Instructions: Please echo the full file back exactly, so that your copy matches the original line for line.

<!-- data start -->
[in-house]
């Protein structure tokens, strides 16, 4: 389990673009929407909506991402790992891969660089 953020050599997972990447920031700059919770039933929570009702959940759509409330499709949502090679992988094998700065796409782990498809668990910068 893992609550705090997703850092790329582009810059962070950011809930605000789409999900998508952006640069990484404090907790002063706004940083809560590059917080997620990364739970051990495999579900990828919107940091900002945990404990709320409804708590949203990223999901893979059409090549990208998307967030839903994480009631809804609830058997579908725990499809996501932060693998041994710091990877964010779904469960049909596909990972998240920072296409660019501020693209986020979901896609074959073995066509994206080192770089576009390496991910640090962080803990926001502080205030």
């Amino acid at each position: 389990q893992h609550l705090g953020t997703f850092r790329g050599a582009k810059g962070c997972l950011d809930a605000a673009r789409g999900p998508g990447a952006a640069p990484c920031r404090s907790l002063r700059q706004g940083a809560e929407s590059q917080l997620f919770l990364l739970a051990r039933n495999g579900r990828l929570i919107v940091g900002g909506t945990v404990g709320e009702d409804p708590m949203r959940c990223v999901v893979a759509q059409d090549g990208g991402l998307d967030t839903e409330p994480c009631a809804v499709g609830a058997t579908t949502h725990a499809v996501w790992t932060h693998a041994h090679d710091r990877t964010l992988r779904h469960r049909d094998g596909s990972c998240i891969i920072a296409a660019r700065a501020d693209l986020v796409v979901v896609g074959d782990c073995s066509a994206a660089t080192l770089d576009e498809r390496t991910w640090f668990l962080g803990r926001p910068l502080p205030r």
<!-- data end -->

[in-house]
């Protein structure tokens, strides 16, 4: 389990673009929407909506991402790992891969660089 953020050599997972990447920031700059919770039933929570009702959940759509409330499709949502090679992988094998700065796409782990498809668990910068 893992609550705090997703850092790329582009810059962070950011809930605000789409999900998508952006640069990484404090907790002063706004940083809560590059917080997620990364739970051990495999579900990828919107940091900002945990404990709320409804708590949203990223999901893979059409090549990208998307967030839903994480009631809804609830058997579908725990499809996501932060693998041994710091990877964010779904469960049909596909990972998240920072296409660019501020693209986020979901896609074959073995066509994206080192770089576009390496991910640090962080803990926001502080205030």
């Amino acid at each position: 389990q893992h609550l705090g953020t997703f850092r790329g050599a582009k810059g962070c997972l950011d809930a605000a673009r789409g999900p998508g990447a952006a640069p990484c920031r404090s907790l002063r700059q706004g940083a809560e929407s590059q917080l997620f919770l990364l739970a051990r039933n495999g579900r990828l929570i919107v940091g900002g909506t945990v404990g709320e009702d409804p708590m949203r959940c990223v999901v893979a759509q059409d090549g990208g991402l998307d967030t839903e409330p994480c009631a809804v499709g609830a058997t579908t949502h725990a499809v996501w790992t932060h693998a041994h090679d710091r990877t964010l992988r779904h469960r049909d094998g596909s990972c998240i891969i920072a296409a660019r700065a501020d693209l986020v796409v979901v896609g074959d782990c073995s066509a994206a660089t080192l770089d576009e498809r390496t991910w640090f668990l962080g803990r926001p910068l502080p205030r």